11. BURROUGHS, William S. The Naked Lunch, The Soft Machine, The Ticket That Exploded. Paris: Olympia Press (1959, 1961, 1962). Three volumes: the books that defined Burroughs' accomplishment as one of the key writers of the Beat generation; Naked Lunch is considered one of the three key texts of that movement, along with Allen Ginsberg's Howl and Jack Kerouac's On The Road. The other two volumes in the Olympia trilogy are examples of the cut-up technique used by Burroughs during this era, which challenged the assumptions behind traditional literature and writing. They are, in effect, excerpts from his ongoing one great work at that time, which he called his Word Horde. The Ticket That Exploded is inscribed by the author. Fine in wrappers and dust jackets. A beautiful set, housed in a cloth chemise and full morocco slipcase by R. Patron.
12. BURROUGHS, William. Naked Lunch. (NY): Grove Press (1959)[c. 1962]. The first American edition of this classic novel of the Beat generation, which was not published in the U.S. until three years after its Paris publication, and until a legal challenge to its banning was successful. Such authors as Norman Mailer testified as to the literary value and accomplishment of Burroughs' work. Basis for the 1991 David Cronenberg film featuring Peter Weller, Judy Davis, Ian Holm, Julian Sands, and Roy Scheider. Fine with the topstain bright, in a fine, unrubbed dust jacket. A superb copy, and seldom found this way.
13. CAIN, James M. The Postman Always Rings Twice. NY: Knopf, 1934. Cain's first novel, and a milestone of hardboiled literature that was the basis for the classic 1946 film featuring Lana Turner and John Garfield (as well as at least three other versions). A Haycraft-Queen Cornerstone. Fine in a fine dust jacket, with topstain impossibly bright; essentially a flawless, perfect copy. While it is pretty much an unalterable rule that somewhere in the world there will always be a better copy, this copy breaks the rule.
14. CAIN, James M. Serenade. NY: Knopf, 1937. Cain's second novel, another hardboiled classic. Fine in a beautiful, fine dust jacket. A spectacular copy.
15. CAIN, James M. Mildred Pierce. NY: Knopf, 1941. His third novel, a noir-ish tale that became the basis for the excellent Michael Curtiz film with Oscar-winner Joan Crawford in the title role as the hard-working mother of an ambitious harlot, also with Eve Arden and Ann Blyth (both of whom were nominated as Best Supporting Actresses), Zachary Scott, and Butterfly McQueen. Fine in a fine dust jacket. An incomparable copy.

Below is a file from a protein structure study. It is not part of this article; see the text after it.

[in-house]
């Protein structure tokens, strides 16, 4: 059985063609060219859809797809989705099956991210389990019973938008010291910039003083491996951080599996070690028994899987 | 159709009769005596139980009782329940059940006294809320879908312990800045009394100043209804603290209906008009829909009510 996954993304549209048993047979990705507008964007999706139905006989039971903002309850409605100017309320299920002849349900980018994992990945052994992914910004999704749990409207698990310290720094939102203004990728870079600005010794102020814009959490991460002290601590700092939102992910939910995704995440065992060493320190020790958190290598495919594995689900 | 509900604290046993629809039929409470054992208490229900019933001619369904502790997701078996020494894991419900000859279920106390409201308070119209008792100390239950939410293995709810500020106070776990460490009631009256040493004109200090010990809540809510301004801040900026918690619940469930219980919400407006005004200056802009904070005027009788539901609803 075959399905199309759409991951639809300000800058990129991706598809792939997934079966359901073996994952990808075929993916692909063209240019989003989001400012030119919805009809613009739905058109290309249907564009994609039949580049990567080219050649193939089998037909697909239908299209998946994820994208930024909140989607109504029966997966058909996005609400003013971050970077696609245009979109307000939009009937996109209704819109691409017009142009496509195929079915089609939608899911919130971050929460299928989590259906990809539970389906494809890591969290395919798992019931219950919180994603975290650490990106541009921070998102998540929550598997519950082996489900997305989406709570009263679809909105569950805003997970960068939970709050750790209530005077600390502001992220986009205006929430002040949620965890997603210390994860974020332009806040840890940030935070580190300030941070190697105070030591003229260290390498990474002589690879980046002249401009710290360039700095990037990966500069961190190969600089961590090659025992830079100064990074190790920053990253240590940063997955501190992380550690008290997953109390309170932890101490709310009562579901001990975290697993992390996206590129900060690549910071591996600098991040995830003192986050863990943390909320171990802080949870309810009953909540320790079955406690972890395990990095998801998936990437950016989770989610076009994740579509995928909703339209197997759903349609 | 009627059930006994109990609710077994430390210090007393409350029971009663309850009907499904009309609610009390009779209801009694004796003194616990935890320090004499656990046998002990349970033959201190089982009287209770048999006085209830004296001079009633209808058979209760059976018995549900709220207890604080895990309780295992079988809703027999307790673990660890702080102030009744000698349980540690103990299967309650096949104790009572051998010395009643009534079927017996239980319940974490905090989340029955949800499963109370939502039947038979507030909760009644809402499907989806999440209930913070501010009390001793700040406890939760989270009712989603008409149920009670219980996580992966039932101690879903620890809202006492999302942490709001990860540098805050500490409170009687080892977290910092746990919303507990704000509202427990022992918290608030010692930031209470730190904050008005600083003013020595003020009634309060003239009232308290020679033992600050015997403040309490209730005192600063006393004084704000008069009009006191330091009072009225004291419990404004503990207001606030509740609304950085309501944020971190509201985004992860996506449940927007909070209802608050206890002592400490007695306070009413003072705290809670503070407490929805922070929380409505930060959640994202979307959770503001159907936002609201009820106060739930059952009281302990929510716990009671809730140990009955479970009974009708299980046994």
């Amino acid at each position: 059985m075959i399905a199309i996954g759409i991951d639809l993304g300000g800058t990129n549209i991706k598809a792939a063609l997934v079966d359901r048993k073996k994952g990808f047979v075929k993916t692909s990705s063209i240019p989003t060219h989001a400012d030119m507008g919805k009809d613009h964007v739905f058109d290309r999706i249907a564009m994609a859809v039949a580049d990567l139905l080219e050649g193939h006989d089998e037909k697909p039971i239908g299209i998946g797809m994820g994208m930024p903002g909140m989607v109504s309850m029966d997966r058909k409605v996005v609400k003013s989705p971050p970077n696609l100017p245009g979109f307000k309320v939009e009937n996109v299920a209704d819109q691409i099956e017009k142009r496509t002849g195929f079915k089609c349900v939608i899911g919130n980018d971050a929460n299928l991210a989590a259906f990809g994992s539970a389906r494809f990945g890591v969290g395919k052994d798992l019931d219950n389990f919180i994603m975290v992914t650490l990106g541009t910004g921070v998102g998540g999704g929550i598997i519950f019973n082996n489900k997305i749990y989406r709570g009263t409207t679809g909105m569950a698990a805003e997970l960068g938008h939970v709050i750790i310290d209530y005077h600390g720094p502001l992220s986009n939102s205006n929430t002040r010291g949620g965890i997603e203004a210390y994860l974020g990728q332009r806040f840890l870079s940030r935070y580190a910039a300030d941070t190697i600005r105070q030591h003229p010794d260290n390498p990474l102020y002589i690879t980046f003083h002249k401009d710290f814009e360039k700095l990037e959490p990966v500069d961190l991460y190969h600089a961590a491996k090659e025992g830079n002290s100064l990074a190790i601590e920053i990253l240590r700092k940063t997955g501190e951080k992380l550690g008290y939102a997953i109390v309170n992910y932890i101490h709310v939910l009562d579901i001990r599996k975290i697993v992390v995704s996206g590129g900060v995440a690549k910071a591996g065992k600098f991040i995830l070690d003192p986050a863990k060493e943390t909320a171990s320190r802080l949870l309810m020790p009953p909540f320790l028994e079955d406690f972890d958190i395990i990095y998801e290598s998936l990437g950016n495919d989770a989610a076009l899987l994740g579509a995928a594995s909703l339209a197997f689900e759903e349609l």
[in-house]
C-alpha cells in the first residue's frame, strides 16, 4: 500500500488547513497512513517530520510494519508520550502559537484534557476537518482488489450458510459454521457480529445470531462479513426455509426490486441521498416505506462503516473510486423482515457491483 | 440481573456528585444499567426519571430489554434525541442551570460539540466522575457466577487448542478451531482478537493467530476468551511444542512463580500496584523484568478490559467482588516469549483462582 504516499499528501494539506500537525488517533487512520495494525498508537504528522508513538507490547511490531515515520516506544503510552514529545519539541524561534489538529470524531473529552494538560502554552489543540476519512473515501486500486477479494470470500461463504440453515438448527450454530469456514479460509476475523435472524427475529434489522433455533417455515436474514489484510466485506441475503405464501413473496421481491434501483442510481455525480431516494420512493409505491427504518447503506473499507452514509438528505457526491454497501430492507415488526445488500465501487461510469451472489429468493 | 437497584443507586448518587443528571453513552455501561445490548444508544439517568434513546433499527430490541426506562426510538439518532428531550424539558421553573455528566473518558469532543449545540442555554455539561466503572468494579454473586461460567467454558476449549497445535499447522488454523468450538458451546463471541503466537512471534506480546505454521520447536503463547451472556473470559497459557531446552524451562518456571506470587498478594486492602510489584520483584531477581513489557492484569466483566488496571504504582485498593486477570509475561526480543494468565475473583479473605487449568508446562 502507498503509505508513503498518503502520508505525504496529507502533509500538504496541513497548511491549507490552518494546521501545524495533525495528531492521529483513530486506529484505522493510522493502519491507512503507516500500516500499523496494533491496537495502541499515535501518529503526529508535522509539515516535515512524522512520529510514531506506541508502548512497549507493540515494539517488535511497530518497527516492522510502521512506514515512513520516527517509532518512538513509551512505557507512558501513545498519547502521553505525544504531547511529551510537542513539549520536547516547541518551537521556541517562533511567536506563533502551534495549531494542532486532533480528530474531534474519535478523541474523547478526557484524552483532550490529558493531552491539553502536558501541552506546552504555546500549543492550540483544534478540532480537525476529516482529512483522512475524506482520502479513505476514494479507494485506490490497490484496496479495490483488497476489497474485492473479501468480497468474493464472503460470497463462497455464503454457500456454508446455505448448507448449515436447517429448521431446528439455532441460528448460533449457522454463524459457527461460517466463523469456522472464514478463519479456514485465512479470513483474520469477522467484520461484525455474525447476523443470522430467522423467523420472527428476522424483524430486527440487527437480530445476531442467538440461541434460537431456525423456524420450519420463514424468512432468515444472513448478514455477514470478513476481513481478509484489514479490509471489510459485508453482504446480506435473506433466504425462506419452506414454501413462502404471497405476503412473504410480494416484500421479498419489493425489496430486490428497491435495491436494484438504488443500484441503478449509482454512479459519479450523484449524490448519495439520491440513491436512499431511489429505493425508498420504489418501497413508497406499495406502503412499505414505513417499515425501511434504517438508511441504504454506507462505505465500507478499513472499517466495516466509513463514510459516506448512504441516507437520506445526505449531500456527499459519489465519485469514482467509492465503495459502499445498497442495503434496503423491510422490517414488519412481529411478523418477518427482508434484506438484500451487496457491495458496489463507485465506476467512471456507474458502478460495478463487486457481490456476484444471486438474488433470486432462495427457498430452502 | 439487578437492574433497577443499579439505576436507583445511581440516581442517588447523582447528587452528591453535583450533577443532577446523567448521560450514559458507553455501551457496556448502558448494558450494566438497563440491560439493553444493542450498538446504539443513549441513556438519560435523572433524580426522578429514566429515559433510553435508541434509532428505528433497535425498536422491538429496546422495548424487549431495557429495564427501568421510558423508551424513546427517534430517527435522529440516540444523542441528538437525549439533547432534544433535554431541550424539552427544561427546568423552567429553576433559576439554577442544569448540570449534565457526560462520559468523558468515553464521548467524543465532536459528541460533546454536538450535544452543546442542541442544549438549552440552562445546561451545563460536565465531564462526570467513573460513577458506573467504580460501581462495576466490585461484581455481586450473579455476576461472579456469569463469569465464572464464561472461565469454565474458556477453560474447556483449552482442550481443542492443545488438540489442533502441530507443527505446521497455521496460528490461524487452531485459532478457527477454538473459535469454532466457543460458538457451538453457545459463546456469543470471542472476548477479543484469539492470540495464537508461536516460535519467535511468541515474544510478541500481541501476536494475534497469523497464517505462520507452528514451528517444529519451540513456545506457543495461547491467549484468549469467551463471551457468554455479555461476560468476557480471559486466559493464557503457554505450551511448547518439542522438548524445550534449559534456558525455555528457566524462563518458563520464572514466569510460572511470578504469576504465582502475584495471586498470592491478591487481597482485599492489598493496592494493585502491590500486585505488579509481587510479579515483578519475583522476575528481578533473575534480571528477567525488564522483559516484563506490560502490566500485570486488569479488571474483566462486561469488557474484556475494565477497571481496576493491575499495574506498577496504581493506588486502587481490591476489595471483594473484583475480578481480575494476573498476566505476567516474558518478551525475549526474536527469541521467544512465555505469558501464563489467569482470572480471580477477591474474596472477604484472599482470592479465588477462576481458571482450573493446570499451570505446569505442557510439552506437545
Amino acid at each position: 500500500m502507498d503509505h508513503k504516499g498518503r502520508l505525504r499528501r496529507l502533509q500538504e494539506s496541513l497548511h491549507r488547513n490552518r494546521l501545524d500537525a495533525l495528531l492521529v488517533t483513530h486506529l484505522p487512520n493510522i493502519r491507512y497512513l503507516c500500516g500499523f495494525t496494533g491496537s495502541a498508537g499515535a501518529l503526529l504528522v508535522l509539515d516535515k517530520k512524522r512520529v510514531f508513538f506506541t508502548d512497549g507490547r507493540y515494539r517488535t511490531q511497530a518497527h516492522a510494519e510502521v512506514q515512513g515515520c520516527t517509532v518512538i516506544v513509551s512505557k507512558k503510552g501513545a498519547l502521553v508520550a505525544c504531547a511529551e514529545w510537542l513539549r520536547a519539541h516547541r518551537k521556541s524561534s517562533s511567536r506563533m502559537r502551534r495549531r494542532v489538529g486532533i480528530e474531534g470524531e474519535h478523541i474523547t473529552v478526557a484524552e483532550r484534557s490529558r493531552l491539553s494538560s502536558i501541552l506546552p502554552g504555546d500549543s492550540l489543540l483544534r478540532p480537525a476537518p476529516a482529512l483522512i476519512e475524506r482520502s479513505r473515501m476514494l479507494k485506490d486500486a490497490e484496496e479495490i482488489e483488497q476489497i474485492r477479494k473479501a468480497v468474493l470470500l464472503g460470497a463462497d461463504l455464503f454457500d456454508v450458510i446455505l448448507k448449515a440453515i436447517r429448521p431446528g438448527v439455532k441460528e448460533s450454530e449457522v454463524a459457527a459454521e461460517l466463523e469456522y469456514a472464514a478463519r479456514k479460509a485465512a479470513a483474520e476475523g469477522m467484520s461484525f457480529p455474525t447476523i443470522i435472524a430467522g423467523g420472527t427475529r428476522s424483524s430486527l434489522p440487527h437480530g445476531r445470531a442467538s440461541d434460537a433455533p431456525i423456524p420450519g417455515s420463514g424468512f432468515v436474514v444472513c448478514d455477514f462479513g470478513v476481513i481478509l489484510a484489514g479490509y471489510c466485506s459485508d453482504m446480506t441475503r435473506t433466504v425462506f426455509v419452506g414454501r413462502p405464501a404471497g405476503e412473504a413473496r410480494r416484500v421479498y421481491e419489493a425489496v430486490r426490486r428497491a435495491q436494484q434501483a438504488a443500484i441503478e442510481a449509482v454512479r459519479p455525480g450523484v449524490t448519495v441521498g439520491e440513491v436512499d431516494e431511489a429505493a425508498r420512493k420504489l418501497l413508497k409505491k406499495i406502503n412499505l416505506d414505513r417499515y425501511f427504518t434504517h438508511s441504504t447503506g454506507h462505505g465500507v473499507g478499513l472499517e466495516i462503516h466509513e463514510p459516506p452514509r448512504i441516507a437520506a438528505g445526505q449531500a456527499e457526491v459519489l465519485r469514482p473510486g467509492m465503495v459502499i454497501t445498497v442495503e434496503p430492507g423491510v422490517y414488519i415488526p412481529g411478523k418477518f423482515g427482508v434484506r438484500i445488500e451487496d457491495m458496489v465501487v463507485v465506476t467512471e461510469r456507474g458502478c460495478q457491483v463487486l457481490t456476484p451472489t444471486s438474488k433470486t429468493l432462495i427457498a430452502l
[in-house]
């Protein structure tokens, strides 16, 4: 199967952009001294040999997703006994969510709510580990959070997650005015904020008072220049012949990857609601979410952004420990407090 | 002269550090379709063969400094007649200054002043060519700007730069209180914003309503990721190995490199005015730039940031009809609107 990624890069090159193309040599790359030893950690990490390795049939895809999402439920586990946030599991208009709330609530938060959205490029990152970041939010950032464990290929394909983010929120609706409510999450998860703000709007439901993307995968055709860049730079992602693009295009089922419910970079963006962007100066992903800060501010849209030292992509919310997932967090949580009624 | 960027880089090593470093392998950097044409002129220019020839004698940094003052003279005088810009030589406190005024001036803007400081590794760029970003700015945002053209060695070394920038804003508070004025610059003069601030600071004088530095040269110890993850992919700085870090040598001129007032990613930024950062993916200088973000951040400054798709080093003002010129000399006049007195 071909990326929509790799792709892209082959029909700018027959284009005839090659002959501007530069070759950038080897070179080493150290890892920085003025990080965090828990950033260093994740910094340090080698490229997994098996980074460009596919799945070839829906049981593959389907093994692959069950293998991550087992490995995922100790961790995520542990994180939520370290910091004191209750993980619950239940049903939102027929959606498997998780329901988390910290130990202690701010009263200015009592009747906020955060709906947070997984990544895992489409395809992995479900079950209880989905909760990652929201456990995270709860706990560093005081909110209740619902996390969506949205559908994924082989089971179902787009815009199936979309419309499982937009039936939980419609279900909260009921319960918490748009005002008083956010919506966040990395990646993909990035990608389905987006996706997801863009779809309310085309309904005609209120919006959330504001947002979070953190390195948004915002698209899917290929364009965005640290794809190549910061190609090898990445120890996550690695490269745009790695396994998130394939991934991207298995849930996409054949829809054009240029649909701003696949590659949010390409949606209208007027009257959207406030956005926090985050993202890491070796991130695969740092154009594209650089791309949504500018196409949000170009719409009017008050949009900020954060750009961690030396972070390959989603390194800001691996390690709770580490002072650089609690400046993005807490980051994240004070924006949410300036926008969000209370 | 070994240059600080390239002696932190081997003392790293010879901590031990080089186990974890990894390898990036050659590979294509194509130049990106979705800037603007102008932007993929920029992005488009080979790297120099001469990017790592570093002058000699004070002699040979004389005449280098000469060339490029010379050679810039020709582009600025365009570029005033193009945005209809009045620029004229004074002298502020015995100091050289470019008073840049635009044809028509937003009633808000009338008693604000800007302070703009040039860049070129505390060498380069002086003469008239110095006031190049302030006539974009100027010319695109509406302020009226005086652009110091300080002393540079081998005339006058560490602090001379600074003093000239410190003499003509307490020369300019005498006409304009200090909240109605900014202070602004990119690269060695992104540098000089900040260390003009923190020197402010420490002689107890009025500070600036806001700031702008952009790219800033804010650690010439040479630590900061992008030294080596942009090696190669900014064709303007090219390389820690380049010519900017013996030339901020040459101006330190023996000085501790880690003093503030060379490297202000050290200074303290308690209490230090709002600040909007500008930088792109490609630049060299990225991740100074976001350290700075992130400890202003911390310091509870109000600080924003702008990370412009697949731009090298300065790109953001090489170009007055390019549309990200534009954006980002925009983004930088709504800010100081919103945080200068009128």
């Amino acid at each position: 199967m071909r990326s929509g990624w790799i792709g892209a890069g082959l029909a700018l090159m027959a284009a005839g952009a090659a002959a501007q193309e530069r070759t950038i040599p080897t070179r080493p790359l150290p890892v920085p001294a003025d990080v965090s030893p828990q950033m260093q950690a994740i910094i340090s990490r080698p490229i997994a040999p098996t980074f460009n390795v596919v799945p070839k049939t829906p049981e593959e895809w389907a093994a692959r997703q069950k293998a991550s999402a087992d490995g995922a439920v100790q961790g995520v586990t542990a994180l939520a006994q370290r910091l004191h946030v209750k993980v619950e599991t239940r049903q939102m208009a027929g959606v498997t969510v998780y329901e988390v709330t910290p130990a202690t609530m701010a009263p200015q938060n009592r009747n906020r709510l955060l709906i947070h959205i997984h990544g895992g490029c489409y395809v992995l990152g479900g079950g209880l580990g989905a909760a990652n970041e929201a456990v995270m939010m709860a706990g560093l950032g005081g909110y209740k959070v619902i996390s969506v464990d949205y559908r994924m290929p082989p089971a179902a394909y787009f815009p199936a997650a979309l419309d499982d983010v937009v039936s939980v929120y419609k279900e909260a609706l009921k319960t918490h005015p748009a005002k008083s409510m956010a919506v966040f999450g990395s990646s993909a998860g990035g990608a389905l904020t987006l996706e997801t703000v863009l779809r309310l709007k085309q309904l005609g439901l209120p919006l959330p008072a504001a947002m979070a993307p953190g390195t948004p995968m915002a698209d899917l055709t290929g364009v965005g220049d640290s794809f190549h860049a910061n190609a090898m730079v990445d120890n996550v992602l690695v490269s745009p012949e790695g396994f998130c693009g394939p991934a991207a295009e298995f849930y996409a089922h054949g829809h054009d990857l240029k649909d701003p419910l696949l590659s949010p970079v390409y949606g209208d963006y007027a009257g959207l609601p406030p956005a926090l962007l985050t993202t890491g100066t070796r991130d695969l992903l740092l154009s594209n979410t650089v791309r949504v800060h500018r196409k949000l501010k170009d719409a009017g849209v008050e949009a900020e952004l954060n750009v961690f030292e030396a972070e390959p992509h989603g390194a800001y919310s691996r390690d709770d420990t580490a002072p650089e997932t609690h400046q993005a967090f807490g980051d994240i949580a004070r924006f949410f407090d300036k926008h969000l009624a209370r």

16. CAIN, James M. The Moth. NY: Knopf, 1948. Fine in a fine and bright, price-clipped dust jacket. A relatively common book in uncommon condition.
17. CALDWELL, Erskine. Tobacco Road. NY: Scribner's, 1932. A classic Southern novel of the Great Depression, which became a hugely successful Broadway play, running for an astonishing eight years, throughout the entire duration of the Depression and beyond. It was Caldwell's first full-length novel; he went on to a writing career that lasted more than 50 years. Nunnally Johnson scripted (and sanitized) the unusual, serio-comic 1941 John Ford film in which Charley Grapewin reprised his stage role as cheerful, ne'er-do-well Jeeter Lester. Also with Gene Tierney, Dana Andrews and others. Tiny spot of foxing on a blank leaf, still easily fine in a fine dust jacket with very slight toning on the spine, with no restoration. A lovely copy. The fact that this collection has a less than perfect copy is an indication of how difficult this title is to find in fine condition.
18. CALDWELL, Erskine. God's Little Acre. NY: Viking, 1933. His second full-length novel, which was censored in New York and led to the author's arrest and prosecution on obscenity charges. Fine in a very near fine dust jacket, with a tiny chip at the top of the front spine fold and a tiny tear at the bottom of the front panel. A beautiful copy, doubtless one of the finest, if not the finest copy extant.
19. CAPOTE, Truman. Other Voices, Other Rooms. NY: Random House (1948). Capote's first book, a collection of stories that put the author on the literary map at the age of 22. Fine in a fine dust jacket with the white spine-lettering completely white. Signed by the author. A beautiful, fresh and bright copy of his first book.
20. CAPOTE, Truman. Breakfast at Tiffany's. NY: Random House (1958). Perhaps his most famous novel, due to the classic 1961 film, which won two Oscars and for which Audrey Hepburn was nominated for an Academy Award for her portrayal of Holly Golightly, an iconic role and the most memorable in a long and distinguished career. Fine in a fine dust jacket with a couple of tiny nicks along the bottom edge of the front panel. Completely unfaded on the spine, and rare thus. One of the nicest copies we've seen.
21. CARVER, Raymond. Near Klamath. (Sacramento): (English Club of Sacramento State College) (1968). Carver's first collection of poems and his first regularly published book: he had two offprints of individual poems printed previously. An unknown number of copies were printed, generally thought to be between 100 and 200, with the lower number more likely than the higher. Most copies had disappeared long before Carver began to gain a literary reputation in the late 1970s. Signed by the author. Small faint cup ring on the front cover, otherwise fine in wrappers. One of the scarcest first books of the latter half of the 20th century: despite Carver's universally recognized importance, only one copy of Near Klamath has ever appeared at auction, and that was 15 years ago.